Prime Minister Narendra Modi today launched a digital payment solution e-RUPI, which is in the form of a QR code or SMS string-based e-voucher directly delivered to the mobile number of beneficiaries.
This payments platform, which doesn't require any internet connection, has been developed by the retail payment nodal agency, the National Payments Corporation of India (NPCI), on its UPI platform, in collaboration with other government departments.
Currently, the government's direct benefit transfers (DBT) scheme subsidies are disbursed through the Jan Dhan accounts. The beneficiaries withdraw the DBT money as soon as it's credited in their accounts. In 2020-21, the government made a huge DBT transfer of Rs 2.96 lakh crore, one of the reasons cited by experts as a reason for high cash levels in the economy.
The e-RUPI vouchers will be given for a specific purpose to the end-user beneficiaries, and there is no need to withdraw cash to give cash for a service. The e-RUPI adoption could be extended to many services or payments like DBT, which will go a long way in reducing cash in the economy in rural and semi-urban areas.
Bharat Panchal, chief risk officer at financial technology company FIS, said stronger controls may be required to monitor any possible fraud. "If a real beneficiary starts encashing such vouchers in lieu of cash, it would be difficult to trace such pre-paid instruments once it starts to move from one hand to another," he says.
He suggests it would be "effective to match the beneficiary's details at the time of redemption to make sure the real beneficiary is only using it and not someone else".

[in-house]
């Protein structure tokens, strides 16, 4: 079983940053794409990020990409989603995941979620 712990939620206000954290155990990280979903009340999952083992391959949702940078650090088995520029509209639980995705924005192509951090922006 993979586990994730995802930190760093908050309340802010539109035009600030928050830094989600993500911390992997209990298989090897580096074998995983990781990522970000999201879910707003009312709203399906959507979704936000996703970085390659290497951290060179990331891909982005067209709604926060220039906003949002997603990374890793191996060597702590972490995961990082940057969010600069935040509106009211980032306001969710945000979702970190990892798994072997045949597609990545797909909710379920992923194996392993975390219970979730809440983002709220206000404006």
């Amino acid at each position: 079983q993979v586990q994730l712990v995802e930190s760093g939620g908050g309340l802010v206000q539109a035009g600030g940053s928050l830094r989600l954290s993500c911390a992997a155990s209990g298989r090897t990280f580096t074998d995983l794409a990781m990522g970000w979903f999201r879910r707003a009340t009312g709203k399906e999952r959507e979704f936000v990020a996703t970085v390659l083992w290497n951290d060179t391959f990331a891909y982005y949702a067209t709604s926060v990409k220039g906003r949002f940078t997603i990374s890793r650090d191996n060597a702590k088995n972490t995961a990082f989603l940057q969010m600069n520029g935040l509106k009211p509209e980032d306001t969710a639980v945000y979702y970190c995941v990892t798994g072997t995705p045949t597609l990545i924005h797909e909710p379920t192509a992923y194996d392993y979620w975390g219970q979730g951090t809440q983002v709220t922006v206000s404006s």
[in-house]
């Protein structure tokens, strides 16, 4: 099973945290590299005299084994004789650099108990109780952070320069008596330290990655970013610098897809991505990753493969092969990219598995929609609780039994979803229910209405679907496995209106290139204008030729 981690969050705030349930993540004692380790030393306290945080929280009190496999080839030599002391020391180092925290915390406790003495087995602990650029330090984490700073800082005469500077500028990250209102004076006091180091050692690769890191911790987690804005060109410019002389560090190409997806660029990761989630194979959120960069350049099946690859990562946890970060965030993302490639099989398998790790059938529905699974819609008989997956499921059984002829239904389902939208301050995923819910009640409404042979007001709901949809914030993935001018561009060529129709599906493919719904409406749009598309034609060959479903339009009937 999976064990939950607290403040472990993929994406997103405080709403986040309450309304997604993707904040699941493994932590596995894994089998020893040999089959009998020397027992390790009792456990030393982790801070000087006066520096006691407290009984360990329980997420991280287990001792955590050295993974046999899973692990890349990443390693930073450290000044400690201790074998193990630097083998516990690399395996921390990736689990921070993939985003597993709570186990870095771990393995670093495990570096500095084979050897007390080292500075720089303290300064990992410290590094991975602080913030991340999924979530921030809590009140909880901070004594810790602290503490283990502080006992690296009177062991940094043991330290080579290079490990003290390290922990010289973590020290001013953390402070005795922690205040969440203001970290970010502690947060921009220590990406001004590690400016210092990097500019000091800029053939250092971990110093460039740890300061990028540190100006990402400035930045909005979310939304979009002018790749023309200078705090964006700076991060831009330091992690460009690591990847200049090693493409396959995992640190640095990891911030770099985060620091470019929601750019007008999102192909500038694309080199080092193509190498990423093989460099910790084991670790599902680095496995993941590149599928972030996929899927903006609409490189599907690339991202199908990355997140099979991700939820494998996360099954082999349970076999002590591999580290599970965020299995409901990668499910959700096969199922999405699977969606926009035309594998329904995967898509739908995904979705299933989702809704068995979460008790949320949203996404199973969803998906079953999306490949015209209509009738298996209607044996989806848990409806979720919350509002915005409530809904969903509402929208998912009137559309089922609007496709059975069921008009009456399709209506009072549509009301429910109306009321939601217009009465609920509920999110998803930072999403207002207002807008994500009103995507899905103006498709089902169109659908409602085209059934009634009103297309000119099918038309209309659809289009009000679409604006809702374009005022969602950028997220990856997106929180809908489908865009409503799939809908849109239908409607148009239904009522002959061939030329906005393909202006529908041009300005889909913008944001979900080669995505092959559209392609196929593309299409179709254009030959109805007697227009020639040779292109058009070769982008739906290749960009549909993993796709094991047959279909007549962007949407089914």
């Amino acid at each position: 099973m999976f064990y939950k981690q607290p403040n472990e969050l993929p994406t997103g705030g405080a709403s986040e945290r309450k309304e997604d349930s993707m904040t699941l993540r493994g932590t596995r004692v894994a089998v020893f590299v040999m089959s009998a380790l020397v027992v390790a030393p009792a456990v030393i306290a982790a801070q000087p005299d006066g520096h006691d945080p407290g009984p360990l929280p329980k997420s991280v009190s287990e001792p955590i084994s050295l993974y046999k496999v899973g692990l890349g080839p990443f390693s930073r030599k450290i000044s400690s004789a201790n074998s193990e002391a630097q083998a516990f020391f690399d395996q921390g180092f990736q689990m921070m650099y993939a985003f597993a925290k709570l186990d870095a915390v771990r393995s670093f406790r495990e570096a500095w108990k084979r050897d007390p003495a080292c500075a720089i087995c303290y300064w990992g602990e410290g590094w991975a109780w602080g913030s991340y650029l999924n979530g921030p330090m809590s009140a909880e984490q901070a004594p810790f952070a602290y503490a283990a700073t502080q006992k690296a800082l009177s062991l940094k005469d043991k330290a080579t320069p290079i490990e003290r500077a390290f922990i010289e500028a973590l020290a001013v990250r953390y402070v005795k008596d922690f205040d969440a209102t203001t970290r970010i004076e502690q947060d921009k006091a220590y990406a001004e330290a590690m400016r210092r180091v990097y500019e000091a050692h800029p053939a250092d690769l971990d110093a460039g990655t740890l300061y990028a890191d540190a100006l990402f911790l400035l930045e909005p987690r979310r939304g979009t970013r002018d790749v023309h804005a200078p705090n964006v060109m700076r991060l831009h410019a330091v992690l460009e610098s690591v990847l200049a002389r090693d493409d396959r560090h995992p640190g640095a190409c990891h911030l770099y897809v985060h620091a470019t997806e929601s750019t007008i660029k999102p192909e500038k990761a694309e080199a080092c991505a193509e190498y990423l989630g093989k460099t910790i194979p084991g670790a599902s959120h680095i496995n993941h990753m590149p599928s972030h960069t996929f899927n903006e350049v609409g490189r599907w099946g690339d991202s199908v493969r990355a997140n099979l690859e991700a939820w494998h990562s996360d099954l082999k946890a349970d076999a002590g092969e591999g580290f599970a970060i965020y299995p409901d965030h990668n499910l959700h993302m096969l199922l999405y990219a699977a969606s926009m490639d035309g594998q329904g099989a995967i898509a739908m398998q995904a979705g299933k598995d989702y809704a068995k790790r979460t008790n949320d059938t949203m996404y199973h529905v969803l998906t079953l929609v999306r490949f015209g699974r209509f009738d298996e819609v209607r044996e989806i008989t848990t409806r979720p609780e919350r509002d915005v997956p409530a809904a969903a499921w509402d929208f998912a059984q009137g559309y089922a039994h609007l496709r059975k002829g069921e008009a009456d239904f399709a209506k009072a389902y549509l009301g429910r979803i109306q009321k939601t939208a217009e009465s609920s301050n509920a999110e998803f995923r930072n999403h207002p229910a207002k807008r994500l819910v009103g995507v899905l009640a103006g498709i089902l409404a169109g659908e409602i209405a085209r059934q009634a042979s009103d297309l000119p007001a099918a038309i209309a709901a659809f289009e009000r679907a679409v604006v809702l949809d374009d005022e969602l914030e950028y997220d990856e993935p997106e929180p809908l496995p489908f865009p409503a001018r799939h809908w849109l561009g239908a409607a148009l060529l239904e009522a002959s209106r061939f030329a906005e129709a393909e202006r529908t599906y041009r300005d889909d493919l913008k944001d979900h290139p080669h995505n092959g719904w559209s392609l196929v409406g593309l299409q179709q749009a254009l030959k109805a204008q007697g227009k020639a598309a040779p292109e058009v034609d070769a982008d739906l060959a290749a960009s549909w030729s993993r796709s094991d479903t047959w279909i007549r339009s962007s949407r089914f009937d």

The cash to GDP has already breached the 14 per cent mark in 2020-21, despite various digitisation initiatives in the payment space. The 14.6 per cent cash to GDP is much higher than the 12 per cent level before the demonetisation.
The currency in circulation ( CIC) or cash in the economy as a percentage of GDP is a universal indicator of measuring the cash in the system.
The smaller towns and cities are the weakest link in the digital payments chain. In smaller cities, the bank branches are at faraway places and the ATM network is, too, very limited. This forces people to withdraw cash at one go for their monthly expenses.
There are also tax issues in the banking correspondent model, which are actually a link between the bank branches and the account holder. Take, for example, a banking correspondent is liable to pay TDS at the rate of 2.0 per cent for cash withdrawals exceeding Rs 20 lakh in a financial year. The TDS rates increase to 5.0 per cent if the cash withdrawals exceed Rs 1 crore in a financial year.
Most banking correspondents are small-time traders and kirana store wallas, who hardly file tax returns. As a result, many banking correspondents are not doing business beyond Rs 20 lakh, to avoid unnecessary questions from bank officials.
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